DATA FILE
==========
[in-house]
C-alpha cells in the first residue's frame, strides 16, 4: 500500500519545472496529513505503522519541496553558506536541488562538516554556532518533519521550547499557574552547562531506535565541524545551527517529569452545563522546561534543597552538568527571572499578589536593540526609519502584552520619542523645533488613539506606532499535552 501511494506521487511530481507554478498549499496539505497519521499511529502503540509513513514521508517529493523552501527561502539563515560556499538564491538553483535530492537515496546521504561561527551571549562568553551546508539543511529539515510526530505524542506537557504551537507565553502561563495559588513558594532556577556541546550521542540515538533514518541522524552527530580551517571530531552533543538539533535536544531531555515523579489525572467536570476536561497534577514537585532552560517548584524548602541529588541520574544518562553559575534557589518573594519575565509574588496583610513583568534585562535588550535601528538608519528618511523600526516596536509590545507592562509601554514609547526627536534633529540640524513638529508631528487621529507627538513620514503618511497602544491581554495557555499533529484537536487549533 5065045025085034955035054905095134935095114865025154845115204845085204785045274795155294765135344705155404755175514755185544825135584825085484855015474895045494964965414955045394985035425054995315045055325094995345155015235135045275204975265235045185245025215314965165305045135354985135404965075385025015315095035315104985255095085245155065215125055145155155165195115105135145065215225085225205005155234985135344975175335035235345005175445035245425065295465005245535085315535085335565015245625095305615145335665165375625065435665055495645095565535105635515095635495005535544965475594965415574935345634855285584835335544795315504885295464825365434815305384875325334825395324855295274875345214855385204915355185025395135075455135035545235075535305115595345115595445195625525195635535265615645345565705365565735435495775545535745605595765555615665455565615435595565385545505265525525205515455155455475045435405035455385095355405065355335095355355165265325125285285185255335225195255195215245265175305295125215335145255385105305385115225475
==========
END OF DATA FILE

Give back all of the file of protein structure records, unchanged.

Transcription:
[in-house]
C-alpha cells in the first residue's frame, strides 16, 4: 500500500519545472496529513505503522519541496553558506536541488562538516554556532518533519521550547499557574552547562531506535565541524545551527517529569452545563522546561534543597552538568527571572499578589536593540526609519502584552520619542523645533488613539506606532499535552 501511494506521487511530481507554478498549499496539505497519521499511529502503540509513513514521508517529493523552501527561502539563515560556499538564491538553483535530492537515496546521504561561527551571549562568553551546508539543511529539515510526530505524542506537557504551537507565553502561563495559588513558594532556577556541546550521542540515538533514518541522524552527530580551517571530531552533543538539533535536544531531555515523579489525572467536570476536561497534577514537585532552560517548584524548602541529588541520574544518562553559575534557589518573594519575565509574588496583610513583568534585562535588550535601528538608519528618511523600526516596536509590545507592562509601554514609547526627536534633529540640524513638529508631528487621529507627538513620514503618511497602544491581554495557555499533529484537536487549533 5065045025085034955035054905095134935095114865025154845115204845085204785045274795155294765135344705155404755175514755185544825135584825085484855015474895045494964965414955045394985035425054995315045055325094995345155015235135045275204975265235045185245025215314965165305045135354985135404965075385025015315095035315104985255095085245155065215125055145155155165195115105135145065215225085225205005155234985135344975175335035235345005175445035245425065295465005245535085315535085335565015245625095305615145335665165375625065435665055495645095565535105635515095635495005535544965475594965415574935345634855285584835335544795315504885295464825365434815305384875325334825395324855295274875345214855385204915355185025395135075455135035545235075535305115595345115595445195625525195635535265615645345565705365565735435495775545535745605595765555615665455565615435595565385545505265525525205515455155455475045435405035455385095355405065355335095355355165265325125285285185255335225195255195215245265175305295125215335145255385105305385115225475